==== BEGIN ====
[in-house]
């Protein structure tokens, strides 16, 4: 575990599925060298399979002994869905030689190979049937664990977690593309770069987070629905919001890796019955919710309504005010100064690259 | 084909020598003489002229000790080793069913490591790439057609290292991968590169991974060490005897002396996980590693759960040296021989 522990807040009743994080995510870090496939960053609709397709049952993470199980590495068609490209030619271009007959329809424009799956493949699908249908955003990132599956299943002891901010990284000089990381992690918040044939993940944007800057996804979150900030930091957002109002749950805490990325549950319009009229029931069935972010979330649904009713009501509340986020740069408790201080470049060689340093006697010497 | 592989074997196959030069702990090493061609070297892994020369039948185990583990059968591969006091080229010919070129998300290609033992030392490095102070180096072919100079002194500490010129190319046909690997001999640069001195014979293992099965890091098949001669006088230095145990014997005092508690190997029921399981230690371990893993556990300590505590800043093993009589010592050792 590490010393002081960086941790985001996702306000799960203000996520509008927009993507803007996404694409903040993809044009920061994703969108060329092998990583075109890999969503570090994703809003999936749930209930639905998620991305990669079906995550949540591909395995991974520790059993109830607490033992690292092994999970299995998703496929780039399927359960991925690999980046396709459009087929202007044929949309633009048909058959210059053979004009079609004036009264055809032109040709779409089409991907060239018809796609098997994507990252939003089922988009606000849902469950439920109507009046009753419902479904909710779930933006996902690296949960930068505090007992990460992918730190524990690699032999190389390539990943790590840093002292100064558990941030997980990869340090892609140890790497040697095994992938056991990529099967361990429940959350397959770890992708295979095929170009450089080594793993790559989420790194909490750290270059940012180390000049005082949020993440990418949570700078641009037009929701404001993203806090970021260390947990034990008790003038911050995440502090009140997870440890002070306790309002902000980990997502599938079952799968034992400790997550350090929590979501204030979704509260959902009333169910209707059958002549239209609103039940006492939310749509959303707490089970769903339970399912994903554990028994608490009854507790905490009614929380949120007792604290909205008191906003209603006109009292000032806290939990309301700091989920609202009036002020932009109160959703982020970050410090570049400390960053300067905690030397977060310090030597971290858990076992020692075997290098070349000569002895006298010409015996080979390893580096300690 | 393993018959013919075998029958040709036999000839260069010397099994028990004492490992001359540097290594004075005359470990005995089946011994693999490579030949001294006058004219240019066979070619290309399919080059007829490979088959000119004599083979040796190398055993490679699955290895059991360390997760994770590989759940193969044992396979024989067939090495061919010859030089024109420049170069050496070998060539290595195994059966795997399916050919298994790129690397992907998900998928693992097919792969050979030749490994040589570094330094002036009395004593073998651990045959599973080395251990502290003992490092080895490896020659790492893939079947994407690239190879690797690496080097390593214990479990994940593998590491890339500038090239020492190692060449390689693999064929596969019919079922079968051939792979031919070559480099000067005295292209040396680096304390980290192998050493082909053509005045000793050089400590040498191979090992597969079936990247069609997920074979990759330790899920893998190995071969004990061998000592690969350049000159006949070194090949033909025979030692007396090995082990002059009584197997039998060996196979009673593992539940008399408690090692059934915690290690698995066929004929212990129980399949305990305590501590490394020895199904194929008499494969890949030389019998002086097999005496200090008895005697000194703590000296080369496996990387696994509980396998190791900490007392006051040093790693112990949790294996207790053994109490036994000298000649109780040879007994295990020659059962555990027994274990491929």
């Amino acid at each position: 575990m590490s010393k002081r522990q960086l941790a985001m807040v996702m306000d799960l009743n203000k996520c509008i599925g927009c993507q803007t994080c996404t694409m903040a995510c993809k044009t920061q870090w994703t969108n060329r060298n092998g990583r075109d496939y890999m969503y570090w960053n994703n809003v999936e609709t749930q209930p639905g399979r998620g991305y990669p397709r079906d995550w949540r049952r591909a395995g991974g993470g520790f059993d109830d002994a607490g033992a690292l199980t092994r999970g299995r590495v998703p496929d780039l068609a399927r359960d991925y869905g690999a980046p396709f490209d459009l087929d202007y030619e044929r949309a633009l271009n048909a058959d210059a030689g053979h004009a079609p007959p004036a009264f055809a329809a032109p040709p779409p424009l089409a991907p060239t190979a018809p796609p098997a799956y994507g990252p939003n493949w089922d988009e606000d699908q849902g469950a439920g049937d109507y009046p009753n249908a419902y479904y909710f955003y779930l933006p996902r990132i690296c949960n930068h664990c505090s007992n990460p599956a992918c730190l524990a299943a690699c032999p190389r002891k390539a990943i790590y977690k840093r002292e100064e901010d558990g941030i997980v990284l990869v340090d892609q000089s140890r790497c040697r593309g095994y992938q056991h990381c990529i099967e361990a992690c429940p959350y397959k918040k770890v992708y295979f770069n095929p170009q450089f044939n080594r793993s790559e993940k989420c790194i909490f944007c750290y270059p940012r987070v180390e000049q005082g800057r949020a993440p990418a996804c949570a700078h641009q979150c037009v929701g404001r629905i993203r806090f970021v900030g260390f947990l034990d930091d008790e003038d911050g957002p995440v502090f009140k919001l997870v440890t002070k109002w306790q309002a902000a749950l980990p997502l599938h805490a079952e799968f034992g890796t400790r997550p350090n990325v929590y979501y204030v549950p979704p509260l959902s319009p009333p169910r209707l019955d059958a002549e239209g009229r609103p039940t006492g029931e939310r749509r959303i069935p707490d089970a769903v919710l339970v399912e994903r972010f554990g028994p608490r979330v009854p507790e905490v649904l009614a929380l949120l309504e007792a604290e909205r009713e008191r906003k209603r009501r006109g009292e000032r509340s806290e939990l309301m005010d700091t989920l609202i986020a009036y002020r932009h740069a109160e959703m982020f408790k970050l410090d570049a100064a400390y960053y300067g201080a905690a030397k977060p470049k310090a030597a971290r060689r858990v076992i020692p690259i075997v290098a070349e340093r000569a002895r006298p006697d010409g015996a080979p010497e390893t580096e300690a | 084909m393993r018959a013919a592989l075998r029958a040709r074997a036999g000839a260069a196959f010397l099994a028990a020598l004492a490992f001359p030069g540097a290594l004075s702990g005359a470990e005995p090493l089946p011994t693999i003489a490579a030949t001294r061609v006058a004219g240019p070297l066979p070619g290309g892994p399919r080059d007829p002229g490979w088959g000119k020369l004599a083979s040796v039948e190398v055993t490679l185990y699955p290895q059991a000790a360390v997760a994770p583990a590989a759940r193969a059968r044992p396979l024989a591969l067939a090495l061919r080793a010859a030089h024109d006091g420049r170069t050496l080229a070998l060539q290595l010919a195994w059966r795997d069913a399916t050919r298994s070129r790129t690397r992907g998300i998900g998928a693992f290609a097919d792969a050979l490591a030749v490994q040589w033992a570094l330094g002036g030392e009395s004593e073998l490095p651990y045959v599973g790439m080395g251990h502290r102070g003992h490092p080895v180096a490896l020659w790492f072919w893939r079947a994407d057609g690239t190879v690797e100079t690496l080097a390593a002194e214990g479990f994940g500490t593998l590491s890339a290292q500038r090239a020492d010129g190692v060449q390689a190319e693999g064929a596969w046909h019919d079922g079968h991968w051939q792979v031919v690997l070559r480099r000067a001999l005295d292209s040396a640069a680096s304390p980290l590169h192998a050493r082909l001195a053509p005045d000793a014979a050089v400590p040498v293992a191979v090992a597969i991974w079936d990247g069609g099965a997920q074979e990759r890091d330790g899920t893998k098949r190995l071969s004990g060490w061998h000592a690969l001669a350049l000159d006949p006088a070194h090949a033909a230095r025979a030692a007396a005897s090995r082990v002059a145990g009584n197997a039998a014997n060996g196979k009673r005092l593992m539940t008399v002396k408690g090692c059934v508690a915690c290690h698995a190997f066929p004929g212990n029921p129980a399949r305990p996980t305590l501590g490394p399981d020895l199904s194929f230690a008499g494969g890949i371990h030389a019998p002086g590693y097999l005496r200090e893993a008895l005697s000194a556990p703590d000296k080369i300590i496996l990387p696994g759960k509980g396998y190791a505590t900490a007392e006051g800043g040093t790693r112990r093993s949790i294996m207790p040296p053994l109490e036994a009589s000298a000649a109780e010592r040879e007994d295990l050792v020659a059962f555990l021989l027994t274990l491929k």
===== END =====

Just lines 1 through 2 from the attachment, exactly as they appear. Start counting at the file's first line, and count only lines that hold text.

[in-house]
């Protein structure tokens, strides 16, 4: 575990599925060298399979002994869905030689190979049937664990977690593309770069987070629905919001890796019955919710309504005010100064690259 | 084909020598003489002229000790080793069913490591790439057609290292991968590169991974060490005897002396996980590693759960040296021989 522990807040009743994080995510870090496939960053609709397709049952993470199980590495068609490209030619271009007959329809424009799956493949699908249908955003990132599956299943002891901010990284000089990381992690918040044939993940944007800057996804979150900030930091957002109002749950805490990325549950319009009229029931069935972010979330649904009713009501509340986020740069408790201080470049060689340093006697010497 | 592989074997196959030069702990090493061609070297892994020369039948185990583990059968591969006091080229010919070129998300290609033992030392490095102070180096072919100079002194500490010129190319046909690997001999640069001195014979293992099965890091098949001669006088230095145990014997005092508690190997029921399981230690371990893993556990300590505590800043093993009589010592050792 590490010393002081960086941790985001996702306000799960203000996520509008927009993507803007996404694409903040993809044009920061994703969108060329092998990583075109890999969503570090994703809003999936749930209930639905998620991305990669079906995550949540591909395995991974520790059993109830607490033992690292092994999970299995998703496929780039399927359960991925690999980046396709459009087929202007044929949309633009048909058959210059053979004009079609004036009264055809032109040709779409089409991907060239018809796609098997994507990252939003089922988009606000849902469950439920109507009046009753419902479904909710779930933006996902690296949960930068505090007992990460992918730190524990690699032999190389390539990943790590840093002292100064558990941030997980990869340090892609140890790497040697095994992938056991990529099967361990429940959350397959770890992708295979095929170009450089080594793993790559989420790194909490750290270059940012180390000049005082949020993440990418949570700078641009037009929701404001993203806090970021260390947990034990008790003038911050995440502090009140997870440890002070306790309002902000980990997502599938079952799968034992400790997550350090929590979501204030979704509260959902009333169910209707059958002549239209609103039940006492939310749509959303707490089970769903339970399912994903554990028994608490009854507790905490009614929380949120007792604290909205008191906003209603006109009292000032806290939990309301700091989920609202009036002020932009109160959703982020970050410090570049400390960053300067905690030397977060310090030597971290858990076992020692075997290098070349000569002895006298010409015996080979390893580096300690 | 393993018959013919075998029958040709036999000839260069010397099994028990004492490992001359540097290594004075005359470990005995089946011994693999490579030949001294006058004219240019066979070619290309399919080059007829490979088959000119004599083979040796190398055993490679699955290895059991360390997760994770590989759940193969044992396979024989067939090495061919010859030089024109420049170069050496070998060539290595195994059966795997399916050919298994790129690397992907998900998928693992097919792969050979030749490994040589570094330094002036009395004593073998651990045959599973080395251990502290003992490092080895490896020659790492893939079947994407690239190879690797690496080097390593214990479990994940593998590491890339500038090239020492190692060449390689693999064929596969019919079922079968051939792979031919070559480099000067005295292209040396680096304390980290192998050493082909053509005045000793050089400590040498191979090992597969079936990247069609997920074979990759330790899920893998190995071969004990061998000592690969350049000159006949070194090949033909025979030692007396090995082990002059009584197997039998060996196979009673593992539940008399408690090692059934915690290690698995066929004929212990129980399949305990305590501590490394020895199904194929008499494969890949030389019998002086097999005496200090008895005697000194703590000296080369496996990387696994509980396998190791900490007392006051040093790693112990949790294996207790053994109490036994000298000649109780040879007994295990020659059962555990027994274990491929």